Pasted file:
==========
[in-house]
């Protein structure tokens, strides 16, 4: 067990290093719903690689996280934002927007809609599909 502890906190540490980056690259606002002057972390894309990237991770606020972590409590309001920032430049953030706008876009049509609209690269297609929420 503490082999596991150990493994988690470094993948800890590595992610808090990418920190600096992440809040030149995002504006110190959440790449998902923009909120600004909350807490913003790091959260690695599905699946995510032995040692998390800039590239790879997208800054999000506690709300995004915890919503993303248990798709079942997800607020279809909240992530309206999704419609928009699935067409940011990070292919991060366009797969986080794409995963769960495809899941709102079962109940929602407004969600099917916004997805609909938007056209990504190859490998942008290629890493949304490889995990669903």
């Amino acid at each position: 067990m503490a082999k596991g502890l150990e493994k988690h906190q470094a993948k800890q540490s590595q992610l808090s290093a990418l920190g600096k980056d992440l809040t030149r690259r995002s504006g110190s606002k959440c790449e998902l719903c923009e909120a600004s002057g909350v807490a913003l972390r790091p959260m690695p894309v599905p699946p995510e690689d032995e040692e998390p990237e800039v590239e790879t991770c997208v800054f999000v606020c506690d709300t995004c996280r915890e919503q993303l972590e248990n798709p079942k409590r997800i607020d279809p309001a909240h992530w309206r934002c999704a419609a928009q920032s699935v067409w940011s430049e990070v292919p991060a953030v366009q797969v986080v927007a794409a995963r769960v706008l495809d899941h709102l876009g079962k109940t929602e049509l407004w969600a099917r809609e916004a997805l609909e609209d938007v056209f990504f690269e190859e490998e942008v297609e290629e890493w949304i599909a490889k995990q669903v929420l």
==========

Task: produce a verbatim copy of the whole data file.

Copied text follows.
[in-house]
């Protein structure tokens, strides 16, 4: 067990290093719903690689996280934002927007809609599909 502890906190540490980056690259606002002057972390894309990237991770606020972590409590309001920032430049953030706008876009049509609209690269297609929420 503490082999596991150990493994988690470094993948800890590595992610808090990418920190600096992440809040030149995002504006110190959440790449998902923009909120600004909350807490913003790091959260690695599905699946995510032995040692998390800039590239790879997208800054999000506690709300995004915890919503993303248990798709079942997800607020279809909240992530309206999704419609928009699935067409940011990070292919991060366009797969986080794409995963769960495809899941709102079962109940929602407004969600099917916004997805609909938007056209990504190859490998942008290629890493949304490889995990669903």
């Amino acid at each position: 067990m503490a082999k596991g502890l150990e493994k988690h906190q470094a993948k800890q540490s590595q992610l808090s290093a990418l920190g600096k980056d992440l809040t030149r690259r995002s504006g110190s606002k959440c790449e998902l719903c923009e909120a600004s002057g909350v807490a913003l972390r790091p959260m690695p894309v599905p699946p995510e690689d032995e040692e998390p990237e800039v590239e790879t991770c997208v800054f999000v606020c506690d709300t995004c996280r915890e919503q993303l972590e248990n798709p079942k409590r997800i607020d279809p309001a909240h992530w309206r934002c999704a419609a928009q920032s699935v067409w940011s430049e990070v292919p991060a953030v366009q797969v986080v927007a794409a995963r769960v706008l495809d899941h709102l876009g079962k109940t929602e049509l407004w969600a099917r809609e916004a997805l609909e609209d938007v056209f990504f690269e190859e490998e942008v297609e290629e890493w949304i599909a490889k995990q669903v929420l």